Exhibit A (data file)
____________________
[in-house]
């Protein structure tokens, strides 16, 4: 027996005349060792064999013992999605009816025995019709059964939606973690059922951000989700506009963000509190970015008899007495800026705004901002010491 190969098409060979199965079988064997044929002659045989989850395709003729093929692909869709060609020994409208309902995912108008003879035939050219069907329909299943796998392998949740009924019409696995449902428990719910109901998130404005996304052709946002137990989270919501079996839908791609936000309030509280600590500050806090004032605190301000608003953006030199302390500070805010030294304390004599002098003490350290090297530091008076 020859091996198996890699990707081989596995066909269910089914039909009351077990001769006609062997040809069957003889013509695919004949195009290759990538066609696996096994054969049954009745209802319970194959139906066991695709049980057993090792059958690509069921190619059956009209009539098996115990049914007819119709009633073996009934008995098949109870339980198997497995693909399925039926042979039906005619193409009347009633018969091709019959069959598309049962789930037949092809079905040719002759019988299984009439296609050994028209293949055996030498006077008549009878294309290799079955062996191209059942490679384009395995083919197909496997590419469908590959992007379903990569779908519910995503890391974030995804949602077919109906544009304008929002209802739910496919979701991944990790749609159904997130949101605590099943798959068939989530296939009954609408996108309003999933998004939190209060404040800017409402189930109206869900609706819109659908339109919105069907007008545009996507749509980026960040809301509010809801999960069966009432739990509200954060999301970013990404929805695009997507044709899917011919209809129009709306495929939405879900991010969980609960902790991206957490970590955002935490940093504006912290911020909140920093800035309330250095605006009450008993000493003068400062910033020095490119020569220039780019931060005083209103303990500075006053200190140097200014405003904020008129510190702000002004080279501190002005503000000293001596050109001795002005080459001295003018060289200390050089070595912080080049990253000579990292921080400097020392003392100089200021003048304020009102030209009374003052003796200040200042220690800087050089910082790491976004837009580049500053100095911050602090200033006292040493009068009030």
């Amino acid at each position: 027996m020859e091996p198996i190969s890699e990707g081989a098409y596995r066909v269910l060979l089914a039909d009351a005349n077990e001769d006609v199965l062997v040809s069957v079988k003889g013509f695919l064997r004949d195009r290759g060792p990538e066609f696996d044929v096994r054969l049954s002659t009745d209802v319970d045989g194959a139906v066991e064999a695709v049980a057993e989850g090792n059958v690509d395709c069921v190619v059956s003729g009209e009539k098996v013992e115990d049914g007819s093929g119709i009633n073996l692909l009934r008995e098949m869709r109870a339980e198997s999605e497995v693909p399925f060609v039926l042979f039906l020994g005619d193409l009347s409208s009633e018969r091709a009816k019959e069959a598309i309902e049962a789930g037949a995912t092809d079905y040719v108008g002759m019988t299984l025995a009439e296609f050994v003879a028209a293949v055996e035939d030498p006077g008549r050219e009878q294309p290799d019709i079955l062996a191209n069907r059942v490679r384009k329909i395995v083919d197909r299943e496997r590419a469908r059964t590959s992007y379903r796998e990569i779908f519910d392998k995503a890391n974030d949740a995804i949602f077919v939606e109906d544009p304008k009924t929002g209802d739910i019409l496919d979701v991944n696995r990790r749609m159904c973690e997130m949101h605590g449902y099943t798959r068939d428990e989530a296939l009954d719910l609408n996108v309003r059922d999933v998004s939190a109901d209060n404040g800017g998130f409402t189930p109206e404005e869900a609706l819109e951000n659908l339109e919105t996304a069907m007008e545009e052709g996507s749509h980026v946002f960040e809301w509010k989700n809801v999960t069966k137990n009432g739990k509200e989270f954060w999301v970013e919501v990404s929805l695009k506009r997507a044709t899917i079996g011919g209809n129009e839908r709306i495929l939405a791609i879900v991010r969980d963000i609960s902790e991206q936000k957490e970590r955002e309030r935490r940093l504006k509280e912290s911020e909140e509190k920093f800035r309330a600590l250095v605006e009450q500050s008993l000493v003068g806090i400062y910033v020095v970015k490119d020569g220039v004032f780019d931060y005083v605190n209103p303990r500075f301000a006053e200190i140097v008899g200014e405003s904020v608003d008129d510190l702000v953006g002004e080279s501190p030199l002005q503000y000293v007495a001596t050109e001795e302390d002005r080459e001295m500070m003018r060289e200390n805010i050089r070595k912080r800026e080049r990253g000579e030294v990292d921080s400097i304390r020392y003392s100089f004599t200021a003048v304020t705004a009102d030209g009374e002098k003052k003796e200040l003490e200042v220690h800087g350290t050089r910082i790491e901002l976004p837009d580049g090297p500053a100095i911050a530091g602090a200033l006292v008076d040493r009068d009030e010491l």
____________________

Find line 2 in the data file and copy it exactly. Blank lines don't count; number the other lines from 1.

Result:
């Protein structure tokens, strides 16, 4: 027996005349060792064999013992999605009816025995019709059964939606973690059922951000989700506009963000509190970015008899007495800026705004901002010491 190969098409060979199965079988064997044929002659045989989850395709003729093929692909869709060609020994409208309902995912108008003879035939050219069907329909299943796998392998949740009924019409696995449902428990719910109901998130404005996304052709946002137990989270919501079996839908791609936000309030509280600590500050806090004032605190301000608003953006030199302390500070805010030294304390004599002098003490350290090297530091008076 020859091996198996890699990707081989596995066909269910089914039909009351077990001769006609062997040809069957003889013509695919004949195009290759990538066609696996096994054969049954009745209802319970194959139906066991695709049980057993090792059958690509069921190619059956009209009539098996115990049914007819119709009633073996009934008995098949109870339980198997497995693909399925039926042979039906005619193409009347009633018969091709019959069959598309049962789930037949092809079905040719002759019988299984009439296609050994028209293949055996030498006077008549009878294309290799079955062996191209059942490679384009395995083919197909496997590419469908590959992007379903990569779908519910995503890391974030995804949602077919109906544009304008929002209802739910496919979701991944990790749609159904997130949101605590099943798959068939989530296939009954609408996108309003999933998004939190209060404040800017409402189930109206869900609706819109659908339109919105069907007008545009996507749509980026960040809301509010809801999960069966009432739990509200954060999301970013990404929805695009997507044709899917011919209809129009709306495929939405879900991010969980609960902790991206957490970590955002935490940093504006912290911020909140920093800035309330250095605006009450008993000493003068400062910033020095490119020569220039780019931060005083209103303990500075006053200190140097200014405003904020008129510190702000002004080279501190002005503000000293001596050109001795002005080459001295003018060289200390050089070595912080080049990253000579990292921080400097020392003392100089200021003048304020009102030209009374003052003796200040200042220690800087050089910082790491976004837009580049500053100095911050602090200033006292040493009068009030």